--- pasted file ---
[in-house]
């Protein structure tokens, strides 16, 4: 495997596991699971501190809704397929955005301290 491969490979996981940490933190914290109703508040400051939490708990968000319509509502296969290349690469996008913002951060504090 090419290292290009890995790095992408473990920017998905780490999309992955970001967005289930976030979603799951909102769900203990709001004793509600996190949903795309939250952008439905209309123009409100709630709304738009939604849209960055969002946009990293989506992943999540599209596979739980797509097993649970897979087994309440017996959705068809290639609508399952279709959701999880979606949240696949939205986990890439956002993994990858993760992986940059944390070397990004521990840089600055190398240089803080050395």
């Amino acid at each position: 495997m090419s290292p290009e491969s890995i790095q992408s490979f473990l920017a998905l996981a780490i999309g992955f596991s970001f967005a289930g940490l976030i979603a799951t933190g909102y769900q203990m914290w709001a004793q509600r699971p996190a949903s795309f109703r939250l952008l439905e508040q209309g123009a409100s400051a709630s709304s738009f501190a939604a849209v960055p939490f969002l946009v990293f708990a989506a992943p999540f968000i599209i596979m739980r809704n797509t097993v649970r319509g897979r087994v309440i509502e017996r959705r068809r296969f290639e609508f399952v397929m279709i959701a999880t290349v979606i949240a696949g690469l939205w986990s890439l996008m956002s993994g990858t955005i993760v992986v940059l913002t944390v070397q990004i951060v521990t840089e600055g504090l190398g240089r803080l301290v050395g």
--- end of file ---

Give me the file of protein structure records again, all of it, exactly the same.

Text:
[in-house]
């Protein structure tokens, strides 16, 4: 495997596991699971501190809704397929955005301290 491969490979996981940490933190914290109703508040400051939490708990968000319509509502296969290349690469996008913002951060504090 090419290292290009890995790095992408473990920017998905780490999309992955970001967005289930976030979603799951909102769900203990709001004793509600996190949903795309939250952008439905209309123009409100709630709304738009939604849209960055969002946009990293989506992943999540599209596979739980797509097993649970897979087994309440017996959705068809290639609508399952279709959701999880979606949240696949939205986990890439956002993994990858993760992986940059944390070397990004521990840089600055190398240089803080050395």
């Amino acid at each position: 495997m090419s290292p290009e491969s890995i790095q992408s490979f473990l920017a998905l996981a780490i999309g992955f596991s970001f967005a289930g940490l976030i979603a799951t933190g909102y769900q203990m914290w709001a004793q509600r699971p996190a949903s795309f109703r939250l952008l439905e508040q209309g123009a409100s400051a709630s709304s738009f501190a939604a849209v960055p939490f969002l946009v990293f708990a989506a992943p999540f968000i599209i596979m739980r809704n797509t097993v649970r319509g897979r087994v309440i509502e017996r959705r068809r296969f290639e609508f399952v397929m279709i959701a999880t290349v979606i949240a696949g690469l939205w986990s890439l996008m956002s993994g990858t955005i993760v992986v940059l913002t944390v070397q990004i951060v521990t840089e600055g504090l190398g240089r803080l301290v050395g």